Rocks and minerals fascinate children with their interesting shapes and textures. A mineral is a single substance while a rock consists of one or more minerals. The basic types of rocks are igneous, sedimentary and metamorphic. Igneous rocks form from volcanoes and sedimentary rocks form from river, lakes, deserts and oceans. Metamorphic rocks are igneous or sedimentary rocks that were heated, squeezed and turned into a new rock.
The calcite mineral in some rocks reacts when an acid touches the sample. Geologists use hydrochloric acid to test rocks. Children can test rocks for calcite using a weaker household acid such as vinegar or lemon juice. Provide them with a hand magnifying glass to examine the rocks since the reaction will be on a smaller scale. Drop the lemon juice or vinegar directly on the rock sample to test it. If bubbles appear, the rock contains calcite. Common sedimentary rocks that are popular for this test are coquina and limestone, which can both contain calcite.
Fracture or Cleavage
The shape of some minerals may be a clue to their identity. A mineral that breaks into to a geometric shape has good cleavage. Galena is a mineral with perfect cubic cleavage. If you hit a sample with a rock hammer, it will break into smaller cubes with each strike. Mica is another mineral with cleavage; however, mica’s cleavage is in only one direction and the mineral forms in thin sheets. Minerals that do not break into geometric shapes when struck will fracture instead. Quartz, the most common mineral, will fracture. To test a hard sample, sit a towel on the ground or on a hard surface. Place the sample on the towel and cover the sample with a second towel. Hit the sample with a hammer and examine the sample pieces for a geometric shape. Children should wear safety goggles during this experiment.
Intrusive or Extrusive
Geologists classify volcanic rocks as either intrusive or extrusive. Intrusive igneous rocks form below the ground surface when the magma intrudes, or squeezes, into cracks or openings in the rock extending from the magma chamber. Extrusive rocks form from lava after it expels from an erupting volcano. An igneous rock’s texture is often the key to determining if it is intrusive or extrusive. Extrusive igneous rocks have small to no visible mineral crystals due to super fast cooling outside the volcano and the intrusive rocks have medium to large mineral grains from slow cooling underground. Give your child several rock samples such as granite, pegmatite, obsidian and basalt. Let her examine them to identify whether they are intrusive or extrusive rocks.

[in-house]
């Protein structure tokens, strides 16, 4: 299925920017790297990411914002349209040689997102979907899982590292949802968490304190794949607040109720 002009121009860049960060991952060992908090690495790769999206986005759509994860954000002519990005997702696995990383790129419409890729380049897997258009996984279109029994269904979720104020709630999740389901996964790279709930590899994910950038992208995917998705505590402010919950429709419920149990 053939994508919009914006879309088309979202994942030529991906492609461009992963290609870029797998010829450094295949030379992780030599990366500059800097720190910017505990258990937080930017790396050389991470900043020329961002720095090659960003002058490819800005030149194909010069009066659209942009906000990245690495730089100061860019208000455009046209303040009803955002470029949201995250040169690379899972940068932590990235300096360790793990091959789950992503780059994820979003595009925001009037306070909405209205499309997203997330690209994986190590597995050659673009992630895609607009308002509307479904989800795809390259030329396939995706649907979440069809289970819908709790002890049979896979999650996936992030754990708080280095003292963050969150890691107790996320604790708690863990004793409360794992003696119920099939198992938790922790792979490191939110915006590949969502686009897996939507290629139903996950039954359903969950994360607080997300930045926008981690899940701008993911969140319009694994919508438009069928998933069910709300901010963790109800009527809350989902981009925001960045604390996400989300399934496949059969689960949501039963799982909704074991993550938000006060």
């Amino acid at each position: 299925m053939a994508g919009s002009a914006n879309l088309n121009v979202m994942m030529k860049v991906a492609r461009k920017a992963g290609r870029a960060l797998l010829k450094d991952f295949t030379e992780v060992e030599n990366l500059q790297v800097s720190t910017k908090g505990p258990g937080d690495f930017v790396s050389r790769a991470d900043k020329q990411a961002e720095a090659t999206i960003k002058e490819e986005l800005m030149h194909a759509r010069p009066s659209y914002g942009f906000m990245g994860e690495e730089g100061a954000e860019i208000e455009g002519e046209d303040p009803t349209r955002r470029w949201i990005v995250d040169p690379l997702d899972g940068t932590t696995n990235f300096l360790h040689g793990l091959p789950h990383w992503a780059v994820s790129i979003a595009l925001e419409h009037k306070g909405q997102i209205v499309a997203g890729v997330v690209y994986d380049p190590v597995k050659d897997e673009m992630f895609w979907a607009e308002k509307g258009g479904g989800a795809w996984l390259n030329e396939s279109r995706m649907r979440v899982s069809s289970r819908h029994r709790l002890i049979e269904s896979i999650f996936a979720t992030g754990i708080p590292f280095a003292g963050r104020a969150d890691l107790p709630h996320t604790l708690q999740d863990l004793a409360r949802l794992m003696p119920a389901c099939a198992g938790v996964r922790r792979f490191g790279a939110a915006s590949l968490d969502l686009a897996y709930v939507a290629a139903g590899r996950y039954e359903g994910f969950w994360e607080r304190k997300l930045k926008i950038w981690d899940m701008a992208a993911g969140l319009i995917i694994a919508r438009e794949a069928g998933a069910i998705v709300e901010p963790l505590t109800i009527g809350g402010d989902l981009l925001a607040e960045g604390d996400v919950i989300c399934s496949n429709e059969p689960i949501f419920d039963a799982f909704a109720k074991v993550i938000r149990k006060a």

Pumice and scoria are two rocks that look very similar. Children enjoy testing the difference between these two rocks because one sample will float and one sample will sink. Fill a glass with water and give your child one sample of pumice and one sample of scoria. Place each sample in the water. The sample that floats is pumice and the sample that sinks is scoria.
About the Author
Tracy Barnhart is an earth science expert. A professional geologist with over 16 years of technical writing experience, she has expanded her writing skills to include instructional articles on business, parenting, finance and science. She has Bachelor of Science and Master of Science degrees in geology from Furman University and the University of South Carolina.
pyrite quartz image by A74.FR Ben Fontaine from Fotolia.com